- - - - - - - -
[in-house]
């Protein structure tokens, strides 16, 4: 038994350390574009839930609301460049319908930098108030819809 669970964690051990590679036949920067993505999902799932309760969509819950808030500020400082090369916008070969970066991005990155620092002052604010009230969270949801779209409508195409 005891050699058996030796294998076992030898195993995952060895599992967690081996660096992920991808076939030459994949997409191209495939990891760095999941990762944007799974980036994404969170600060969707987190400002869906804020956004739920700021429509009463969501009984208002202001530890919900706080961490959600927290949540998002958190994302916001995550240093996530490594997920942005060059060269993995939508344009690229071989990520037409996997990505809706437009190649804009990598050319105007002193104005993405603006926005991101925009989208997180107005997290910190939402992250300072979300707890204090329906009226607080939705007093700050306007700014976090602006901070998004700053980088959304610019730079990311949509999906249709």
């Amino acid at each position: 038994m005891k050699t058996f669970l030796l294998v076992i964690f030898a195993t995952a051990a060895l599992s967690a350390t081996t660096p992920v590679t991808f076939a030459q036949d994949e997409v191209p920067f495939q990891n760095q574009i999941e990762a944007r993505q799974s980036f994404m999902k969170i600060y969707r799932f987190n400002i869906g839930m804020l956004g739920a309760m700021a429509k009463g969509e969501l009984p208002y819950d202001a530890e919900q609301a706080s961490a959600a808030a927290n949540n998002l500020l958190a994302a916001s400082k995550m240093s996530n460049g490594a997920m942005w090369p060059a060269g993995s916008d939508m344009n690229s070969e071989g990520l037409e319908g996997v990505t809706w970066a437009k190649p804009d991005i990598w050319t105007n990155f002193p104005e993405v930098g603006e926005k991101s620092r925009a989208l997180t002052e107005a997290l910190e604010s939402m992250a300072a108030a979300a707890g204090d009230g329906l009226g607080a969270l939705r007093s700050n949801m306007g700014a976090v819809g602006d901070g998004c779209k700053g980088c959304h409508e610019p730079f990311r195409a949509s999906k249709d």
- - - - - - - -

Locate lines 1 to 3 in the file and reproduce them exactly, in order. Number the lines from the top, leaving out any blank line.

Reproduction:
[in-house]
């Protein structure tokens, strides 16, 4: 038994350390574009839930609301460049319908930098108030819809 669970964690051990590679036949920067993505999902799932309760969509819950808030500020400082090369916008070969970066991005990155620092002052604010009230969270949801779209409508195409 005891050699058996030796294998076992030898195993995952060895599992967690081996660096992920991808076939030459994949997409191209495939990891760095999941990762944007799974980036994404969170600060969707987190400002869906804020956004739920700021429509009463969501009984208002202001530890919900706080961490959600927290949540998002958190994302916001995550240093996530490594997920942005060059060269993995939508344009690229071989990520037409996997990505809706437009190649804009990598050319105007002193104005993405603006926005991101925009989208997180107005997290910190939402992250300072979300707890204090329906009226607080939705007093700050306007700014976090602006901070998004700053980088959304610019730079990311949509999906249709």
């Amino acid at each position: 038994m005891k050699t058996f669970l030796l294998v076992i964690f030898a195993t995952a051990a060895l599992s967690a350390t081996t660096p992920v590679t991808f076939a030459q036949d994949e997409v191209p920067f495939q990891n760095q574009i999941e990762a944007r993505q799974s980036f994404m999902k969170i600060y969707r799932f987190n400002i869906g839930m804020l956004g739920a309760m700021a429509k009463g969509e969501l009984p208002y819950d202001a530890e919900q609301a706080s961490a959600a808030a927290n949540n998002l500020l958190a994302a916001s400082k995550m240093s996530n460049g490594a997920m942005w090369p060059a060269g993995s916008d939508m344009n690229s070969e071989g990520l037409e319908g996997v990505t809706w970066a437009k190649p804009d991005i990598w050319t105007n990155f002193p104005e993405v930098g603006e926005k991101s620092r925009a989208l997180t002052e107005a997290l910190e604010s939402m992250a300072a108030a979300a707890g204090d009230g329906l009226g607080a969270l939705r007093s700050n949801m306007g700014a976090v819809g602006d901070g998004c779209k700053g980088c959304h409508e610019p730079f990311r195409a949509s999906k249709d």